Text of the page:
Friday, October 02, 2015

Location, Location, Location

Jillian here. I just got back from a trip to the Pacific Northwest- taking in Seattle, Mt. Rainier and Olympia, Washington and having a grand time with some friends. It reminded me of the old phrase Location, location, location and how it relates to writing.

Realtors use this phrase all the time and I like to think of it as I start a new novel as well. To me, location can be used almost like an additional character- especially some cities-like New Orleans, for example.  
Stories are fun to plan and one of the most interesting things to me is selecting where the action will take place. I, for one, like foreign or exotic places. The tag line for my website is Romantic Adventures with an International Flair and those are my favorite tales to tell.
Traveling can assist a writer in making his or her stories more authentic.  We’ve all gone on trips, be they short or long, to the next town or across the ocean.  I recommend that those ventures to other areas be mined for material. Using a small notebook, I jot things as I move about- such as what neighborhoods abut each other; where the nicest homes are; where the dodgy areas are; and other little details that will add to setting the scene.
I always grab a map or two of the places I visit in case I later decide to set a story there so I’ll have them to compare to areas that my character goes to. I’ve seen several movies set in places I’ve been and it always bugs me when I can tell they’ve moved around in the shooting and that the place where the character is at one point is nowhere near where they are in the next moment. I know that makes me sound anal and maybe I am but I sure do like to try to be authentic.
I recently received a review from a reader who lives in London and she praised the fact that I nailed the area of London where the story was set (Greenwich). I spent time over there when my son was living in the neighborhood. I made notes of streets, pubs, food, types of drinks, the railway stops and also picked up those maps that I love. I really think that made a difference for that reader to feel as if she/he were really in that area with the characters.
I’ve mined my real life visits for scenery descriptions as well as tourist spots that characters may visit. I have also set a few stories in places I haven’t been physically but I’ve researched by ordering maps and tourist books as well as talking to friends who have been there. I mine that information to use sporadically in the story to make the readers feel they are there. It seems to work as readers have contacted me to say they feel like they are in the places I describe.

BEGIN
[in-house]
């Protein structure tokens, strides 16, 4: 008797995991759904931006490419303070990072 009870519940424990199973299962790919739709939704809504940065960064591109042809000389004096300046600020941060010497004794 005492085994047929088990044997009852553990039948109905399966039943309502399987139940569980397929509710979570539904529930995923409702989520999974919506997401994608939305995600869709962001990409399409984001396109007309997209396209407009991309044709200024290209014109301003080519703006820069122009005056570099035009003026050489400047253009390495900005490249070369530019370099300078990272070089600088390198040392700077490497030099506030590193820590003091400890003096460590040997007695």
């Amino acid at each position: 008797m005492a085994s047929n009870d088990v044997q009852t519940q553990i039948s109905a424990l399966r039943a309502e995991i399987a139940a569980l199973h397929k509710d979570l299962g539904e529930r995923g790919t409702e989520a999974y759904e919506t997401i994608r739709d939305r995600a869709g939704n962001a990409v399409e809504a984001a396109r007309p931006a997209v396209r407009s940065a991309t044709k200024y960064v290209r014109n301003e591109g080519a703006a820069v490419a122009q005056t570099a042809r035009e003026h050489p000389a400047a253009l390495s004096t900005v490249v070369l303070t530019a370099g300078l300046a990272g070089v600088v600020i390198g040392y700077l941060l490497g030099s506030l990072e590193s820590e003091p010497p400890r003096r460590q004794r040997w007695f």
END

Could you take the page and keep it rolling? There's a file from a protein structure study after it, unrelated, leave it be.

Another thing to add when you've been to the location you're writing about is the smells around you. For New Orleans, the Quarter smells like stale beer and vomit- everyone knows that smell, right?
Or maybe you prefer the scent of powdered sugar on the air as you pass Caf√© Du Monde. LOL! 
A rose garden in England smells different than a woods in France.  See where I'm going with this?
I recommend the above for adding authenticity to your stories and to make them come alive for the reader.  Making your story’s location an integral part of the action will add flair to your tale that readers will love. Try adding the little touches that can make a difference like personal notes or information that a map or tourist guide can provide. It’ll make your stories shine.  If you’re a reader, please leave a comment letting me know your thoughts about scenery and location. I’m curious if it makes a difference if you’re reading about an area you know well if you can tell if the writer has been there or not.
Speaking of New Orleans settings and smells, my alter-ego has a new book out on the 24th of this month. It takes place in that awesome city.  Here's the cover. 


Author R. Mac Wheeler said...

ohhhhh grab a camera too. I love to live vicariously through other's journeys...not just in wordy descriptions ;O]

Jillian said...

I am with you there, R. Mac. I am also a very avid photographer. Love it!